With the issue of consumer privacy remaining a key brand and business challenge, new research from consumer data management firm mePrism offers a new picture of an American population aware that its personal data is being sold for profit, but confused about what is being sold and for how much.
This lack of understanding, combined with upcoming personal data regulation such as the CCPA and CPRA, presents a perfect storm for brand trust
Brands unable to deliver against consumer demands for transparency are missing out on an emerging loyalty channel as consumers increasingly demand transparency.
Findings from the firm’s September 2021 survey concluded that 66 percent of Americans felt confident that they know the kinds of data being collected about them, yet 81 percent were unaware that facial coordinates are harvested. More than two thirds (68 percent) did not understand that information about family members—data inherently stored by platforms and social networks—are collected from their profiles.
“Consumers continue to be subjected to an awful lack of transparency with respect to their data. Now people are becoming more confident about what they think they know even though it’s incorrect. This is a huge problem,” said Thomas Daly, CEO and Founder of mePrism, in a news release. “Perhaps the more interesting piece is that consumers are still significantly underestimating the extent and number of transactions using their data. Our own empirical data suggests the average user’s data is valued at $7,500 or more as their data is bought and sold approximately 2,200 times.”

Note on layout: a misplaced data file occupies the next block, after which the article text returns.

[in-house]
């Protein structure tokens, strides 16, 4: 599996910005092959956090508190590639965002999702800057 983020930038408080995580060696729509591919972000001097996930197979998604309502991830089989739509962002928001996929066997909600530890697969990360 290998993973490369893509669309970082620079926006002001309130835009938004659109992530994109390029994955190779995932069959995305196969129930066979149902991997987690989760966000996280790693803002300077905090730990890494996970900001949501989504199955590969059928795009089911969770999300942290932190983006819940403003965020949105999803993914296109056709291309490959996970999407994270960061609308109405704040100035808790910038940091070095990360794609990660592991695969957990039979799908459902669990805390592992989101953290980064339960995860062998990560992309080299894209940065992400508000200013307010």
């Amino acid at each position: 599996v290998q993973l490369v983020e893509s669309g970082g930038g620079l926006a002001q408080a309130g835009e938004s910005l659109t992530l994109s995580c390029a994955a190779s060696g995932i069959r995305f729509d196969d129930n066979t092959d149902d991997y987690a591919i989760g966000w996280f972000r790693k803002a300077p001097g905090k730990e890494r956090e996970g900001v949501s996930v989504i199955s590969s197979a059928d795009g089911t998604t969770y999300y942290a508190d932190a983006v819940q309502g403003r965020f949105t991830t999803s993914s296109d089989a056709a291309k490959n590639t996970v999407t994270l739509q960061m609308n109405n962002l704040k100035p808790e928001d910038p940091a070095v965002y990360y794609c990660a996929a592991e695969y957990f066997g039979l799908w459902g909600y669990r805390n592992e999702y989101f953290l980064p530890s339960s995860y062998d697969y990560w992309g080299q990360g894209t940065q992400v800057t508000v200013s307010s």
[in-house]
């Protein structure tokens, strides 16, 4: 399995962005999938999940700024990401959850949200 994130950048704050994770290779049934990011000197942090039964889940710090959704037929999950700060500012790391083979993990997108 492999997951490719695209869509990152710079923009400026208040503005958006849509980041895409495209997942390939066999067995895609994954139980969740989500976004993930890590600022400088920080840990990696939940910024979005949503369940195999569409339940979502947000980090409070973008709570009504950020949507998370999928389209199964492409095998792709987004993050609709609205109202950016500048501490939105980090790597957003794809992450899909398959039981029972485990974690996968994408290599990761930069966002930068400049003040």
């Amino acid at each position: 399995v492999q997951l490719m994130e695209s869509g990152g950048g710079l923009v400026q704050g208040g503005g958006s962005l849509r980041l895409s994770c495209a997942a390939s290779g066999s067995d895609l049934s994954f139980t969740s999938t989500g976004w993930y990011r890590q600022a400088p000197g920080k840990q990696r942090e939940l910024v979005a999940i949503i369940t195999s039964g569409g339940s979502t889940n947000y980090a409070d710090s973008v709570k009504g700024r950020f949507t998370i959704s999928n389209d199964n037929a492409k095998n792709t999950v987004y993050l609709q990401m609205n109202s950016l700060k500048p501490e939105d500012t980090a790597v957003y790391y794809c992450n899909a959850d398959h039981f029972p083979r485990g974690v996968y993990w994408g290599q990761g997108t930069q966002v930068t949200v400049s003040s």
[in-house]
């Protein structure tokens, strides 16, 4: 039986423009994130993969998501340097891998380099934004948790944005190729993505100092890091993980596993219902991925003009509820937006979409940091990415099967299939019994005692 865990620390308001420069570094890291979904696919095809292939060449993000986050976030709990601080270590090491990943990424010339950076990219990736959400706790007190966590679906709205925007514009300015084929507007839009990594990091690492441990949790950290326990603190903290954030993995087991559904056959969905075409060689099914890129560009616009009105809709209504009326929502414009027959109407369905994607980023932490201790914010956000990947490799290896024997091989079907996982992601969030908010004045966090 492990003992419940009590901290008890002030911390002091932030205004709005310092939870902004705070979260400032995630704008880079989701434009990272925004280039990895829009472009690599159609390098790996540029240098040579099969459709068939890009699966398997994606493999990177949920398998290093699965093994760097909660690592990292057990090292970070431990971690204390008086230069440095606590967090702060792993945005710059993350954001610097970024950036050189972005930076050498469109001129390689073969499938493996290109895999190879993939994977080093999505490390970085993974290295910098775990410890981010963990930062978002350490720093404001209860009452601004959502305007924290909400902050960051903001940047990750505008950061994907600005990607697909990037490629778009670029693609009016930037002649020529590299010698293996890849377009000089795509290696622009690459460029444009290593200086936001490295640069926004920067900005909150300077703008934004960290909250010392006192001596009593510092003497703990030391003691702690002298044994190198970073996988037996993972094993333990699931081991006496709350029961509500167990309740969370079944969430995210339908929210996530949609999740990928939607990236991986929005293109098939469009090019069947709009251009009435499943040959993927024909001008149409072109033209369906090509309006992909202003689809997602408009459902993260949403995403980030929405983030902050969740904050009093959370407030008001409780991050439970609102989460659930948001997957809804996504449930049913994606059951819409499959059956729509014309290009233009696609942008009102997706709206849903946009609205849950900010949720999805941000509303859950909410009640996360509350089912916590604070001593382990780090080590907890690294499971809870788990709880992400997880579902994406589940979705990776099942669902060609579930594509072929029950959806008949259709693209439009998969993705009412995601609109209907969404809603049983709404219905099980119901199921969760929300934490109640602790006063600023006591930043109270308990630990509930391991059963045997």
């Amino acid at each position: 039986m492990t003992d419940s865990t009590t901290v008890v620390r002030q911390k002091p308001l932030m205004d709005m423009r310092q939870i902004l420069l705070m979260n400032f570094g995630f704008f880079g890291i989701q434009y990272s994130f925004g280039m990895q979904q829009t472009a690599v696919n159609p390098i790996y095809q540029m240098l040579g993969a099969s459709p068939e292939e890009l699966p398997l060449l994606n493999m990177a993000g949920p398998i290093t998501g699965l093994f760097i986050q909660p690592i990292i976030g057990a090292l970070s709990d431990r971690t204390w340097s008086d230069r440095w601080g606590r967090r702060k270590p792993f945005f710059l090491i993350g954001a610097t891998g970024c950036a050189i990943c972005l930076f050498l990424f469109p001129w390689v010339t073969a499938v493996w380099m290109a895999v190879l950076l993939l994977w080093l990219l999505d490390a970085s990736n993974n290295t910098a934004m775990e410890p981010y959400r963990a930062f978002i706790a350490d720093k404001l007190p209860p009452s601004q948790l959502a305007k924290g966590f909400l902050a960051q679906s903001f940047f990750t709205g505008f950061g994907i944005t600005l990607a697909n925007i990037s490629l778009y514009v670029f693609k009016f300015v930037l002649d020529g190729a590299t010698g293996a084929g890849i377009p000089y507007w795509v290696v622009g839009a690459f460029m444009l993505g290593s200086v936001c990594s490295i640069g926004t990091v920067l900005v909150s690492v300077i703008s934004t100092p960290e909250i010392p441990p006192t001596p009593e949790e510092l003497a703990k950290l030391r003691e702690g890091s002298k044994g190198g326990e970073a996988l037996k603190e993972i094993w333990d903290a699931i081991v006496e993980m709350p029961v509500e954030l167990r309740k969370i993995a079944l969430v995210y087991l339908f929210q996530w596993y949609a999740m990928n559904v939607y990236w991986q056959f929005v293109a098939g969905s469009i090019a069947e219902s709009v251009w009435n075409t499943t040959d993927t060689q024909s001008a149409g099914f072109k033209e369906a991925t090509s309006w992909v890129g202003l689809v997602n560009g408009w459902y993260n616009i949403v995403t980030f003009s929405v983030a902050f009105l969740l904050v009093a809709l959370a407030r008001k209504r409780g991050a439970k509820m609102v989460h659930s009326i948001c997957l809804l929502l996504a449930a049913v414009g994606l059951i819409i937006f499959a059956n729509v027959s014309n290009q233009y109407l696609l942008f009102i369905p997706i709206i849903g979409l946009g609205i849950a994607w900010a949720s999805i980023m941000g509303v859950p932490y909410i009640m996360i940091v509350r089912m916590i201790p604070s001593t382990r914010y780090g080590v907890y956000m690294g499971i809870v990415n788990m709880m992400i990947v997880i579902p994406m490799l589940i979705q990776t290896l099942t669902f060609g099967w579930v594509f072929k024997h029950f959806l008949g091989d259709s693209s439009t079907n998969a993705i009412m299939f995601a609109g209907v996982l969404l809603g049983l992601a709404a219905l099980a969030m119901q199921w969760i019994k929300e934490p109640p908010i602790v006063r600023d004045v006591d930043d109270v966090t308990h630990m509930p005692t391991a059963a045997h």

The research further demonstrates that brands and marketers are missing out on an emerging, incremental engagement and loyalty channel
Confirming an emerging demand for transparency, mePrism’s findings show that nearly nine in 10 (88 percent) respondents want to be notified when their data is bought and sold, and almost three quarters (72 percent) said they would be more likely to sell their data to businesses that stopped buying it indirectly.
By becoming more transparent about data transactions, brands and marketers could build a truly two-way engagement
Seventy-nine percent would reward transparency by adopting a product or service from a company that bought data from them directly and 58 percent think that companies buy and sell their data simply because they don’t think the consumer will find out. Furthermore, 86 percent of respondents want companies to buy their data directly from them, a trend set to increase as consumer awareness grows.
“Consumers are beginning to understand the value of their data and have an appetite for agency and transparency in their transactions,” Daly continued. “Moreover, they are hungry to deepen relationships with brands able to operate transparently, expressing interest in building true symbiotic relationships with brands by both buying from and selling to these businesses. This represents a huge opportunity for businesses to build greater loyalty and lasting, trusted relationships with their target audiences.”